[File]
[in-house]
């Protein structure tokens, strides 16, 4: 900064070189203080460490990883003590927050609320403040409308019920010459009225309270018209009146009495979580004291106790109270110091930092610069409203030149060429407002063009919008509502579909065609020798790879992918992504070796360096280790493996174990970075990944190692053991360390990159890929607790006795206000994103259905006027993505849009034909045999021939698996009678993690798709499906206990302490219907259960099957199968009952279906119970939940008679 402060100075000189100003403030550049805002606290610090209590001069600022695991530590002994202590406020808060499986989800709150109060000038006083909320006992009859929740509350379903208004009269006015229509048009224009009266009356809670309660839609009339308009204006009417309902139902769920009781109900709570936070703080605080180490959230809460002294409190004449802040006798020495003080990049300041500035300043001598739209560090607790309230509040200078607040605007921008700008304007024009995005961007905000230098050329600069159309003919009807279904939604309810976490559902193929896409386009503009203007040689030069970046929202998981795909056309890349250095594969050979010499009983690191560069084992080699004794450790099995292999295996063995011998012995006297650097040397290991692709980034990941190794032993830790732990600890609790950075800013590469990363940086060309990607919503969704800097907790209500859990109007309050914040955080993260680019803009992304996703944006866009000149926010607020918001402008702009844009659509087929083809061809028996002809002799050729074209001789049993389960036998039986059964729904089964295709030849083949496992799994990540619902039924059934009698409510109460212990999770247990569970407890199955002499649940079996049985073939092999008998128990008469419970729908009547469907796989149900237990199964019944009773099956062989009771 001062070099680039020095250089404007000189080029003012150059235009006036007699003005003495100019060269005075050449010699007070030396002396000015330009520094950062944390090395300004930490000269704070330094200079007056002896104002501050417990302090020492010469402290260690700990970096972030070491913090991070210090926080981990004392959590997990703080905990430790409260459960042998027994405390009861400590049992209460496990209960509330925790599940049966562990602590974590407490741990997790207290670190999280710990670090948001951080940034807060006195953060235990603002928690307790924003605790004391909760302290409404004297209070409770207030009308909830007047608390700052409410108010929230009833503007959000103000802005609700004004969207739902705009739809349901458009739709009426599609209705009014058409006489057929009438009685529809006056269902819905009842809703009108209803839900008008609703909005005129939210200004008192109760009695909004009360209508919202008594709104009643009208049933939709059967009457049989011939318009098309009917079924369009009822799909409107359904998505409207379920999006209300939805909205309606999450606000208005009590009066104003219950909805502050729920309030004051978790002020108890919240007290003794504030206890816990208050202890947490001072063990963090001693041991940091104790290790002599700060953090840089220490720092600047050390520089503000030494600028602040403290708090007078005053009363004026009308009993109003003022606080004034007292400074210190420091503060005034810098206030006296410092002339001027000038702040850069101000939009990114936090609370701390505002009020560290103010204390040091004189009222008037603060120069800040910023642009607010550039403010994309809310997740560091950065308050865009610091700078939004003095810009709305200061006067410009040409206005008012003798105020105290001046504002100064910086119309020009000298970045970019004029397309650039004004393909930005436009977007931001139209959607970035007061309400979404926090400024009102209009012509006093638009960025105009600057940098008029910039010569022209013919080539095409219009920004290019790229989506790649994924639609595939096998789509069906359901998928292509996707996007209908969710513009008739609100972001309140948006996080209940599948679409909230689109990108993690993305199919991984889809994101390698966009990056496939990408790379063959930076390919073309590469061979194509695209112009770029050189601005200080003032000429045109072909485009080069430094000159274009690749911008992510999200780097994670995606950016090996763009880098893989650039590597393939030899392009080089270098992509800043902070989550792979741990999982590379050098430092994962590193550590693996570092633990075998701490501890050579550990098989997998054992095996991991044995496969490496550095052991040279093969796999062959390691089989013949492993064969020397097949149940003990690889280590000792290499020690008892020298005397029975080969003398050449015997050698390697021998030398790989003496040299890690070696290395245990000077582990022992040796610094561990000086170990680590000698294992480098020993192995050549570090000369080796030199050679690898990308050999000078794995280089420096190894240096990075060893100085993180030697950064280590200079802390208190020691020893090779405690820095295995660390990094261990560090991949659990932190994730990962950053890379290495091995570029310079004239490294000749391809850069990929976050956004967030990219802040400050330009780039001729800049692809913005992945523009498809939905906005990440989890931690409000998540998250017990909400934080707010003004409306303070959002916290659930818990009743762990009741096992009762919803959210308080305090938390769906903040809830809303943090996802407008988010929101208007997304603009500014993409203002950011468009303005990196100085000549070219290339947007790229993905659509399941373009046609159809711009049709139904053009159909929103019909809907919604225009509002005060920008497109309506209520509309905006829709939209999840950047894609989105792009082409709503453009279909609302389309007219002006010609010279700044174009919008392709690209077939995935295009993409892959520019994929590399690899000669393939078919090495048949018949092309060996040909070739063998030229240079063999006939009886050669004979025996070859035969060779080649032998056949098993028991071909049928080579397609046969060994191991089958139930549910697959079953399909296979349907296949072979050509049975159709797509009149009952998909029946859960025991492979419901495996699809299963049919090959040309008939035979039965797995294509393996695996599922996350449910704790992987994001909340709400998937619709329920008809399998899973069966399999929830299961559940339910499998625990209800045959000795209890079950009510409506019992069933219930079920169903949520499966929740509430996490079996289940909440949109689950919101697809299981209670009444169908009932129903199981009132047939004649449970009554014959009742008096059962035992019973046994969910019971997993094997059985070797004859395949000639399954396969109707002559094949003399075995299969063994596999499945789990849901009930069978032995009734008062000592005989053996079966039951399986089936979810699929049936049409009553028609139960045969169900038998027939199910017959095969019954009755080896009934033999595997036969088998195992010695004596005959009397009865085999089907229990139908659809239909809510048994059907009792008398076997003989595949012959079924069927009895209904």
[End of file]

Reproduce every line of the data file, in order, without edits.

[in-house]
């Protein structure tokens, strides 16, 4: 900064070189203080460490990883003590927050609320403040409308019920010459009225309270018209009146009495979580004291106790109270110091930092610069409203030149060429407002063009919008509502579909065609020798790879992918992504070796360096280790493996174990970075990944190692053991360390990159890929607790006795206000994103259905006027993505849009034909045999021939698996009678993690798709499906206990302490219907259960099957199968009952279906119970939940008679 402060100075000189100003403030550049805002606290610090209590001069600022695991530590002994202590406020808060499986989800709150109060000038006083909320006992009859929740509350379903208004009269006015229509048009224009009266009356809670309660839609009339308009204006009417309902139902769920009781109900709570936070703080605080180490959230809460002294409190004449802040006798020495003080990049300041500035300043001598739209560090607790309230509040200078607040605007921008700008304007024009995005961007905000230098050329600069159309003919009807279904939604309810976490559902193929896409386009503009203007040689030069970046929202998981795909056309890349250095594969050979010499009983690191560069084992080699004794450790099995292999295996063995011998012995006297650097040397290991692709980034990941190794032993830790732990600890609790950075800013590469990363940086060309990607919503969704800097907790209500859990109007309050914040955080993260680019803009992304996703944006866009000149926010607020918001402008702009844009659509087929083809061809028996002809002799050729074209001789049993389960036998039986059964729904089964295709030849083949496992799994990540619902039924059934009698409510109460212990999770247990569970407890199955002499649940079996049985073939092999008998128990008469419970729908009547469907796989149900237990199964019944009773099956062989009771 001062070099680039020095250089404007000189080029003012150059235009006036007699003005003495100019060269005075050449010699007070030396002396000015330009520094950062944390090395300004930490000269704070330094200079007056002896104002501050417990302090020492010469402290260690700990970096972030070491913090991070210090926080981990004392959590997990703080905990430790409260459960042998027994405390009861400590049992209460496990209960509330925790599940049966562990602590974590407490741990997790207290670190999280710990670090948001951080940034807060006195953060235990603002928690307790924003605790004391909760302290409404004297209070409770207030009308909830007047608390700052409410108010929230009833503007959000103000802005609700004004969207739902705009739809349901458009739709009426599609209705009014058409006489057929009438009685529809006056269902819905009842809703009108209803839900008008609703909005005129939210200004008192109760009695909004009360209508919202008594709104009643009208049933939709059967009457049989011939318009098309009917079924369009009822799909409107359904998505409207379920999006209300939805909205309606999450606000208005009590009066104003219950909805502050729920309030004051978790002020108890919240007290003794504030206890816990208050202890947490001072063990963090001693041991940091104790290790002599700060953090840089220490720092600047050390520089503000030494600028602040403290708090007078005053009363004026009308009993109003003022606080004034007292400074210190420091503060005034810098206030006296410092002339001027000038702040850069101000939009990114936090609370701390505002009020560290103010204390040091004189009222008037603060120069800040910023642009607010550039403010994309809310997740560091950065308050865009610091700078939004003095810009709305200061006067410009040409206005008012003798105020105290001046504002100064910086119309020009000298970045970019004029397309650039004004393909930005436009977007931001139209959607970035007061309400979404926090400024009102209009012509006093638009960025105009600057940098008029910039010569022209013919080539095409219009920004290019790229989506790649994924639609595939096998789509069906359901998928292509996707996007209908969710513009008739609100972001309140948006996080209940599948679409909230689109990108993690993305199919991984889809994101390698966009990056496939990408790379063959930076390919073309590469061979194509695209112009770029050189601005200080003032000429045109072909485009080069430094000159274009690749911008992510999200780097994670995606950016090996763009880098893989650039590597393939030899392009080089270098992509800043902070989550792979741990999982590379050098430092994962590193550590693996570092633990075998701490501890050579550990098989997998054992095996991991044995496969490496550095052991040279093969796999062959390691089989013949492993064969020397097949149940003990690889280590000792290499020690008892020298005397029975080969003398050449015997050698390697021998030398790989003496040299890690070696290395245990000077582990022992040796610094561990000086170990680590000698294992480098020993192995050549570090000369080796030199050679690898990308050999000078794995280089420096190894240096990075060893100085993180030697950064280590200079802390208190020691020893090779405690820095295995660390990094261990560090991949659990932190994730990962950053890379290495091995570029310079004239490294000749391809850069990929976050956004967030990219802040400050330009780039001729800049692809913005992945523009498809939905906005990440989890931690409000998540998250017990909400934080707010003004409306303070959002916290659930818990009743762990009741096992009762919803959210308080305090938390769906903040809830809303943090996802407008988010929101208007997304603009500014993409203002950011468009303005990196100085000549070219290339947007790229993905659509399941373009046609159809711009049709139904053009159909929103019909809907919604225009509002005060920008497109309506209520509309905006829709939209999840950047894609989105792009082409709503453009279909609302389309007219002006010609010279700044174009919008392709690209077939995935295009993409892959520019994929590399690899000669393939078919090495048949018949092309060996040909070739063998030229240079063999006939009886050669004979025996070859035969060779080649032998056949098993028991071909049928080579397609046969060994191991089958139930549910697959079953399909296979349907296949072979050509049975159709797509009149009952998909029946859960025991492979419901495996699809299963049919090959040309008939035979039965797995294509393996695996599922996350449910704790992987994001909340709400998937619709329920008809399998899973069966399999929830299961559940339910499998625990209800045959000795209890079950009510409506019992069933219930079920169903949520499966929740509430996490079996289940909440949109689950919101697809299981209670009444169908009932129903199981009132047939004649449970009554014959009742008096059962035992019973046994969910019971997993094997059985070797004859395949000639399954396969109707002559094949003399075995299969063994596999499945789990849901009930069978032995009734008062000592005989053996079966039951399986089936979810699929049936049409009553028609139960045969169900038998027939199910017959095969019954009755080896009934033999595997036969088998195992010695004596005959009397009865085999089907229990139908659809239909809510048994059907009792008398076997003989595949012959079924069927009895209904």